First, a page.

I was at a skate park in San Jose last week after my son pleaded with me to take him. As he and a friend put on their knee and elbow guards, I began to set myself up to work under an umbrella — when a squirrel jumped onto the patio near my feet.
I was startled and gave a shout in the hope it would leave me alone. No way. I stomped my foot and stood up. He just looked at me. Finally, in one of my decidedly less-than-finer moments — I opened my water bottle and threw the contents in his direction, hoping it would scare him away.
But to my surprise, he came closer—right to the water to lap it up. He lapped and approached, lapped and approached, following the line of water to just inches from my feet, and every now and then looking up at me as I looked down at him.
That’s when my frustration at being distracted from my work broke down. Poor thing, I thought. Of course, he (or she) wants water. It was brutally hot. The land all around us was brown and dry, no water in sight. A fire, in fact, broke out shortly after.
California, as has been widely reported, is in a severe drought — one of the worst on record, and bad enough to prompt Gov. Jerry Brown to declare a state of emergency early this year.
In the Bay Area where I live, there are signs in parks that say, “Brown is the New Green” – explaining why bushes have not been watered. Workers are out on the side of roadways, cutting down tall grass to reduce the risk of spreading wildfires. And plants, even those on display at gardening stores, are as droopy as my dog after a mid-day hike.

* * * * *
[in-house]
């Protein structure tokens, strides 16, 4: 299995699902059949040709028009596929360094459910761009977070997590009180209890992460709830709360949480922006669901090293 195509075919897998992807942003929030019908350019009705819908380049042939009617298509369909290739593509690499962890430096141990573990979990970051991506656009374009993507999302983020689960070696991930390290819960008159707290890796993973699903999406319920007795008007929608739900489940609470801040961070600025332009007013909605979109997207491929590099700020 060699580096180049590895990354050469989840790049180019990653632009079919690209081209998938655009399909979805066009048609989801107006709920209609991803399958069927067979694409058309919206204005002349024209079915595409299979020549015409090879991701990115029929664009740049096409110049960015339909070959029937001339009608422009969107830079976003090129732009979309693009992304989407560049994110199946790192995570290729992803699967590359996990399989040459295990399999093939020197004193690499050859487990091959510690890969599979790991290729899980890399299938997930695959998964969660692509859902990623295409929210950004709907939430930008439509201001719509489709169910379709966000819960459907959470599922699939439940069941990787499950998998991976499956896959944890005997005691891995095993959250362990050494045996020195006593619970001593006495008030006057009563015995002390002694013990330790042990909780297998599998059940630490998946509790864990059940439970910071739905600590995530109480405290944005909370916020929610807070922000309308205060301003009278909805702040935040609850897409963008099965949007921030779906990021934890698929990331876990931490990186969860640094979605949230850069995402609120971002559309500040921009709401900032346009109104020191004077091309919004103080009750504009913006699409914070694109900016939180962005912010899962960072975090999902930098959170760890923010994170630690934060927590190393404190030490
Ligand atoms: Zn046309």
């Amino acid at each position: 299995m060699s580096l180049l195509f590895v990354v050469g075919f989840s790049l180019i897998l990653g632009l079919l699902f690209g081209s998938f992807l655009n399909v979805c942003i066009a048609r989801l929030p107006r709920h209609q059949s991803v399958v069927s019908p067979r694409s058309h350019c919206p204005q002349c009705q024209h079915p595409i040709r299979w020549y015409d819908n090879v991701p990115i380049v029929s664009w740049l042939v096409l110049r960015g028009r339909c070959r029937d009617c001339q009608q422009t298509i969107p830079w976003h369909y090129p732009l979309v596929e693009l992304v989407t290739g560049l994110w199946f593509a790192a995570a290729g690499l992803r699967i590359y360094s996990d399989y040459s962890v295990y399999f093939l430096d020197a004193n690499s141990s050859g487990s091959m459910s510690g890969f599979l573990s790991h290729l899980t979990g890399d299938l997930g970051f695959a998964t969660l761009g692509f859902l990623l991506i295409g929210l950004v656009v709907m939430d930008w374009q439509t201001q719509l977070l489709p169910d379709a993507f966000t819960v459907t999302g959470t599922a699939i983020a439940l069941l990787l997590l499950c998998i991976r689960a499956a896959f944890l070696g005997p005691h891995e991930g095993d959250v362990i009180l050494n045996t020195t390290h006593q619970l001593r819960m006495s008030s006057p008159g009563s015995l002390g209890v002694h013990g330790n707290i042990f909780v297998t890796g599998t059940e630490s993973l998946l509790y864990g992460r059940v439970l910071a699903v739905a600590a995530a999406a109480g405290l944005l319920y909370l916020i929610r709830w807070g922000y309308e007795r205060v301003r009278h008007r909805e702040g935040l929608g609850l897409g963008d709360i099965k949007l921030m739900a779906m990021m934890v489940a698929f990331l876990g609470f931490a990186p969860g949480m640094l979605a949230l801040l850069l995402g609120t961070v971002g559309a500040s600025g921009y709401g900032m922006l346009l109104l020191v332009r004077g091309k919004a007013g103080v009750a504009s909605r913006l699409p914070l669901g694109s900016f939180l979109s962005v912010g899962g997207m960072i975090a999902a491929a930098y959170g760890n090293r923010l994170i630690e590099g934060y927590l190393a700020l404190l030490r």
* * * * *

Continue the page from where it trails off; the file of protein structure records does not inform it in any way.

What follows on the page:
But these are the relatively insignificant impacts of California’s three-year-long drought. Much more significant is the impact on the Central Valley’s agricultural communities, which stand to lose $1.7 billion and 14,500 jobs, according to recent research from the University of California, Davis, Center for Watershed Sciences.
The state’s firefighting agency, Cal Fire, has already responded to more than 2,500 wildfires in 2014 — a huge increase for this time of year, as CNN reported last week.
Tourism in many parts of the state is suffering — as low water levels have forced the closure or cancellation of white-water rafting tours, swimming lagoons, fishing tournaments, and an annual yachting race, according to The Los Angeles Times.
And baby salmon have been so threatened by low water levels and increased predators in the warming Sacramento River that the state took the extraordinary measure of shipping them by barge and truck to the Pacific Ocean in hopes of saving their lives.
California is not the only state experiencing conditions like these. Colorado, Nevada, Arizona, New Mexico, Oregon, and parts of Idaho are also seeing severe drought. But California is distinct in that it is confronted with severe drought throughout the state — and the highest “exceptional” level of drought across one-third of its vast lands.
There has been some debate about whether climate change has contributed to all this. A March 2014 opinion piece in The New York Times argued no — while research published in the journal, Nature, a month later unequivocally concluded yes.
But for those who are facing worsening air quality, having to sell off livestock, move elsewhere in search of work, or any of the other implications of the west’s increasingly severe drought conditions, the only truly pressing question is what now?
While the state continues to take many actions to manage scarce water resources, there are also hundreds of ways residents can reduce their use of water both in and out of the home. For example, Save Our Water and Water Use It Wisely offer simple suggestions, such as:
- Water early in the morning or later in the evening when temperatures are cooler.
- Plant mulch around bushes to keep the soil cool.
- Use a broom instead of a hose to clean driveways and sidewalks.
More significantly, California is one of 15 states to have completed a comprehensive climate change adaptation plan designed to reduce the state’s vulnerability to global warming. One of its recommendations: Reduce water use by 20 percent per capita.
It is a goal that will surely require not only conservation but great innovation in the years ahead. Stay tuned.